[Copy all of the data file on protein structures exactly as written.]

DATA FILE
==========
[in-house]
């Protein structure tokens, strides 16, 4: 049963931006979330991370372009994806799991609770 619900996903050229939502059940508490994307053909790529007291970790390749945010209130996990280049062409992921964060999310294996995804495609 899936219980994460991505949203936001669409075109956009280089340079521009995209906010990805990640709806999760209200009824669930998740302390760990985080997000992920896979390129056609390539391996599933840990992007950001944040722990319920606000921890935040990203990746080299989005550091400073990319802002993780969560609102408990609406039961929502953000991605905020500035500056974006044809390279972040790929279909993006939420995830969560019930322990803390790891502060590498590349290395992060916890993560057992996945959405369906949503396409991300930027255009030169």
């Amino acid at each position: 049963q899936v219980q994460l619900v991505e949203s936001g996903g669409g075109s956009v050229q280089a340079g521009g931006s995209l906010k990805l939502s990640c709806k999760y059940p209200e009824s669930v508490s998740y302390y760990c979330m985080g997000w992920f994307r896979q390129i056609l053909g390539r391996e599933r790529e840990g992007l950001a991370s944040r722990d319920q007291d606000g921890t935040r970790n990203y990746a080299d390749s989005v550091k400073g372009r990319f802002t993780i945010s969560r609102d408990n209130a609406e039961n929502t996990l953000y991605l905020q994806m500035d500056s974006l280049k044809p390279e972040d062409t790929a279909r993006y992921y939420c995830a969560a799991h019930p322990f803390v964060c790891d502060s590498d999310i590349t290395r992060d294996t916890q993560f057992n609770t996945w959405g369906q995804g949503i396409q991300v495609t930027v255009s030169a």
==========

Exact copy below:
[in-house]
């Protein structure tokens, strides 16, 4: 049963931006979330991370372009994806799991609770 619900996903050229939502059940508490994307053909790529007291970790390749945010209130996990280049062409992921964060999310294996995804495609 899936219980994460991505949203936001669409075109956009280089340079521009995209906010990805990640709806999760209200009824669930998740302390760990985080997000992920896979390129056609390539391996599933840990992007950001944040722990319920606000921890935040990203990746080299989005550091400073990319802002993780969560609102408990609406039961929502953000991605905020500035500056974006044809390279972040790929279909993006939420995830969560019930322990803390790891502060590498590349290395992060916890993560057992996945959405369906949503396409991300930027255009030169």
């Amino acid at each position: 049963q899936v219980q994460l619900v991505e949203s936001g996903g669409g075109s956009v050229q280089a340079g521009g931006s995209l906010k990805l939502s990640c709806k999760y059940p209200e009824s669930v508490s998740y302390y760990c979330m985080g997000w992920f994307r896979q390129i056609l053909g390539r391996e599933r790529e840990g992007l950001a991370s944040r722990d319920q007291d606000g921890t935040r970790n990203y990746a080299d390749s989005v550091k400073g372009r990319f802002t993780i945010s969560r609102d408990n209130a609406e039961n929502t996990l953000y991605l905020q994806m500035d500056s974006l280049k044809p390279e972040d062409t790929a279909r993006y992921y939420c995830a969560a799991h019930p322990f803390v964060c790891d502060s590498d999310i590349t290395r992060d294996t916890q993560f057992n609770t996945w959405g369906q995804g949503i396409q991300v495609t930027v255009s030169a």